Normal people don't care about sponsors


Normal people don’t care about sponsors and most sponsors pretend it’s the total opposite.

There are some two illusory truths (aka fake news) in sport sponsorship. To clarify, sport sponsorship is where brands make marketing investment into teams, leagues and associations primarily in return for IP usage (e.g. using the club/team/league for marketing purposes), brand exposure (e.g. a logo on a shirt) and other ‘rights’ (such as tickets, hospitality, use of talent etc.)

One of these is the assumption that brands become “part of the family” when they sponsor a club, league or organisation.

This is a myth that’s an extension of a bigger idea gathering momentum across the marketing industry, where the people working within it suffer from so-called “delusions of brandeur”. This condition comes about because marketers live and breathe their brands each day and so develop the tendency to overestimate the role they play in normal people’s lives.

Note how marketers talk about consumers seeking much more ‘meaningful’ relationships with their brands. The truth is that there’s very little evidence to suggest that people desire relationships with brands at all, or that buyers even spend time thinking about brands unless they need to buy something. The upshot sees a frequent inability to separate what is interesting to marketers relative to what is relevant for their customers.

Challenging these assumed truths makes everyone better placed to make the most of their sponsorship investments, while focusing resource and energy on things that actually make a difference.

Most normal people would prefer a scenario where sponsors don’t exist. I have been in a room where a brand-side marketer stated that he/she wanted his/her sponsorship to be so powerful that the brand would be missed if it was no longer “part of the family”. Nonsense. The truth is that most brands wouldn’t be missed if they disappeared off the shelf tomorrow.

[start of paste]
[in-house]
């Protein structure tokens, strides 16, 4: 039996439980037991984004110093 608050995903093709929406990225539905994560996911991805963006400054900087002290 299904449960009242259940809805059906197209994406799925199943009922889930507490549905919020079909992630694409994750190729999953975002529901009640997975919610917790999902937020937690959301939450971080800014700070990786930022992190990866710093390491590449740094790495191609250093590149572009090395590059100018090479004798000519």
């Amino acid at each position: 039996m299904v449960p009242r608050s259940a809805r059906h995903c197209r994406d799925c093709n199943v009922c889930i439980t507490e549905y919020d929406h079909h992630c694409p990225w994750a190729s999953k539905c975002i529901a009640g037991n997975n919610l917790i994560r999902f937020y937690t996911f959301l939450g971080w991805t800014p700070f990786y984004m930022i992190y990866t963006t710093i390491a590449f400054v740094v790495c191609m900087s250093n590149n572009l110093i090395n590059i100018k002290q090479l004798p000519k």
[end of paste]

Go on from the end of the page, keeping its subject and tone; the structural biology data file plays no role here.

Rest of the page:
The only thing that truly legitimises sponsorship in the eyes of a football fan, for example, is the revenue it brings to their club (this is not the case with big organisations like FIFA or the IOC. Although people love their product, they have little affiliation with the organising entity behind it. As such, people are likely to be even more indifferent to their sponsors from the outset).

A small selection of sponsors tries to help fans in some meaningful capacity (Virgin Media temporarily subsidising the cost of away tickets was a noble and oft-quoted attempt) or create campaigns with a universally relatable truth at the heart. But most stand still or elect to tell brand stories that end up looking rather vanilla to everyone but themselves. This is always a missed opportunity.

Many sponsors and their consultants pretend this isn’t the case by leaning on research amongst fans to create self-validating narratives such as “fans are more positive to my brand because we play a part in their match experience” or “fans are more likely to consider my brand because we sponsor their club”. Fans will, of course, tick these boxes when completing surveys. It’s exactly what they are expected to say and they are fully aware of this. As advertising mogul David Ogilvy once said, “the trouble with market research is that people don’t think what they feel, they don’t say what they think and they don’t do what they say”.

A more potent sign of fan’s indifference is the amount of ‘misattribution’ that takes place in sponsorship (funnily enough, this gets brushed under the carpet). This is when fans think, for example, that Barclays are a sponsor when it’s actually NatWest. This is because fans assume that a bank of some description is likely to be a sponsor and basically guess which one it is likely to be.

This critique may appear to be negative, but it’s a much more interesting starting point for a sponsor when looking at how to make the most of an investment. Much like advertising, sponsorship is about being noticed. And, being noticed requires you to be remarkable, useful or entertaining regardless of whether you sponsor a bland entity like FIFA or a club with an emotionally engaged audience. The exception is if you're a beer brand at which point there’s a clear and obvious need for you to be there. Many talk about how well Heineken and Guinness ‘do’ sponsorship, but it’s actually pretty easy for them when compared to say, a bank or a car. Emirates is perhaps another exception, but then it helps to be backed by the Dubai government because you can literally sponsor EVERYTHING.


The Secret Strategist works in sports marketing.

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